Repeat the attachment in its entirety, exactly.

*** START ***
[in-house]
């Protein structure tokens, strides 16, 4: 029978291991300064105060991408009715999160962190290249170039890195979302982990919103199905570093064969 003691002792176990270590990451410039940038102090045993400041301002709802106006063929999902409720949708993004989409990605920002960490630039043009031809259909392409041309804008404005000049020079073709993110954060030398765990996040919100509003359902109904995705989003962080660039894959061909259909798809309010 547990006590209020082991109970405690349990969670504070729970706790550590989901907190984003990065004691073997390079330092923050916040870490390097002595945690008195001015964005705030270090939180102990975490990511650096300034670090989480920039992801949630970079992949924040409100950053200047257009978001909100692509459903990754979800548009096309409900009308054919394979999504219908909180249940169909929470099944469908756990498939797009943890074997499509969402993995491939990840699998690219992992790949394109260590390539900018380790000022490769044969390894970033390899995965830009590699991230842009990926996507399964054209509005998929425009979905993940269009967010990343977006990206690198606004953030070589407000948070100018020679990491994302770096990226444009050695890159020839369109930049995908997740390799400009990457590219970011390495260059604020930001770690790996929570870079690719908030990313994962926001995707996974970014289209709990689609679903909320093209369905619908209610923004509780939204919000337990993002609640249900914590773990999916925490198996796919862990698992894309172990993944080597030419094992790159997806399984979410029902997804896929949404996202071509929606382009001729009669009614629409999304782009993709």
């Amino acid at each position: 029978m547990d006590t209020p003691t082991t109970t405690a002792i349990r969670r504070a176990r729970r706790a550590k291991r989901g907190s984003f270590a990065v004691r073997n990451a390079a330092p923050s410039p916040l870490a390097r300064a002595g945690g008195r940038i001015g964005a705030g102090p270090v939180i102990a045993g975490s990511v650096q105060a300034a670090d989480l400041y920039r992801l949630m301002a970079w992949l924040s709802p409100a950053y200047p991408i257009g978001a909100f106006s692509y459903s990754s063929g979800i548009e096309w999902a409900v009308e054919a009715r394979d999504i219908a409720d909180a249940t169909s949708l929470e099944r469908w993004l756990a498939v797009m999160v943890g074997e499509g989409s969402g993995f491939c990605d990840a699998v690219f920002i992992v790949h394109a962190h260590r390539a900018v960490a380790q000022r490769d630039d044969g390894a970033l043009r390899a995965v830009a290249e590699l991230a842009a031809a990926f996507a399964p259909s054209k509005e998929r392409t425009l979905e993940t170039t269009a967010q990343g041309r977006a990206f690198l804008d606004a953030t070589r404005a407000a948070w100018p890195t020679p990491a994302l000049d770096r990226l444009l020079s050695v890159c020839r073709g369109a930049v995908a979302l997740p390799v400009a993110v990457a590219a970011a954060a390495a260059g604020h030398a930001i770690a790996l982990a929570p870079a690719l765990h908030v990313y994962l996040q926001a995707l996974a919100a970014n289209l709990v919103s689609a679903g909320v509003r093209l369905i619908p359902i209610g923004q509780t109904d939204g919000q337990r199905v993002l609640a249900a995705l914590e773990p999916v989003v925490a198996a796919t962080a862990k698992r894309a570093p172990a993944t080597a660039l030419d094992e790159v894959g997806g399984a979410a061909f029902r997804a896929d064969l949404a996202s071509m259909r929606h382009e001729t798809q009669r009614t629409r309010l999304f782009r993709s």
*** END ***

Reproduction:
[in-house]
């Protein structure tokens, strides 16, 4: 029978291991300064105060991408009715999160962190290249170039890195979302982990919103199905570093064969 003691002792176990270590990451410039940038102090045993400041301002709802106006063929999902409720949708993004989409990605920002960490630039043009031809259909392409041309804008404005000049020079073709993110954060030398765990996040919100509003359902109904995705989003962080660039894959061909259909798809309010 547990006590209020082991109970405690349990969670504070729970706790550590989901907190984003990065004691073997390079330092923050916040870490390097002595945690008195001015964005705030270090939180102990975490990511650096300034670090989480920039992801949630970079992949924040409100950053200047257009978001909100692509459903990754979800548009096309409900009308054919394979999504219908909180249940169909929470099944469908756990498939797009943890074997499509969402993995491939990840699998690219992992790949394109260590390539900018380790000022490769044969390894970033390899995965830009590699991230842009990926996507399964054209509005998929425009979905993940269009967010990343977006990206690198606004953030070589407000948070100018020679990491994302770096990226444009050695890159020839369109930049995908997740390799400009990457590219970011390495260059604020930001770690790996929570870079690719908030990313994962926001995707996974970014289209709990689609679903909320093209369905619908209610923004509780939204919000337990993002609640249900914590773990999916925490198996796919862990698992894309172990993944080597030419094992790159997806399984979410029902997804896929949404996202071509929606382009001729009669009614629409999304782009993709």
């Amino acid at each position: 029978m547990d006590t209020p003691t082991t109970t405690a002792i349990r969670r504070a176990r729970r706790a550590k291991r989901g907190s984003f270590a990065v004691r073997n990451a390079a330092p923050s410039p916040l870490a390097r300064a002595g945690g008195r940038i001015g964005a705030g102090p270090v939180i102990a045993g975490s990511v650096q105060a300034a670090d989480l400041y920039r992801l949630m301002a970079w992949l924040s709802p409100a950053y200047p991408i257009g978001a909100f106006s692509y459903s990754s063929g979800i548009e096309w999902a409900v009308e054919a009715r394979d999504i219908a409720d909180a249940t169909s949708l929470e099944r469908w993004l756990a498939v797009m999160v943890g074997e499509g989409s969402g993995f491939c990605d990840a699998v690219f920002i992992v790949h394109a962190h260590r390539a900018v960490a380790q000022r490769d630039d044969g390894a970033l043009r390899a995965v830009a290249e590699l991230a842009a031809a990926f996507a399964p259909s054209k509005e998929r392409t425009l979905e993940t170039t269009a967010q990343g041309r977006a990206f690198l804008d606004a953030t070589r404005a407000a948070w100018p890195t020679p990491a994302l000049d770096r990226l444009l020079s050695v890159c020839r073709g369109a930049v995908a979302l997740p390799v400009a993110v990457a590219a970011a954060a390495a260059g604020h030398a930001i770690a790996l982990a929570p870079a690719l765990h908030v990313y994962l996040q926001a995707l996974a919100a970014n289209l709990v919103s689609a679903g909320v509003r093209l369905i619908p359902i209610g923004q509780t109904d939204g919000q337990r199905v993002l609640a249900a995705l914590e773990p999916v989003v925490a198996a796919t962080a862990k698992r894309a570093p172990a993944t080597a660039l030419d094992e790159v894959g997806g399984a979410a061909f029902r997804a896929d064969l949404a996202s071509m259909r929606h382009e001729t798809q009669r009614t629409r309010l999304f782009r993709s």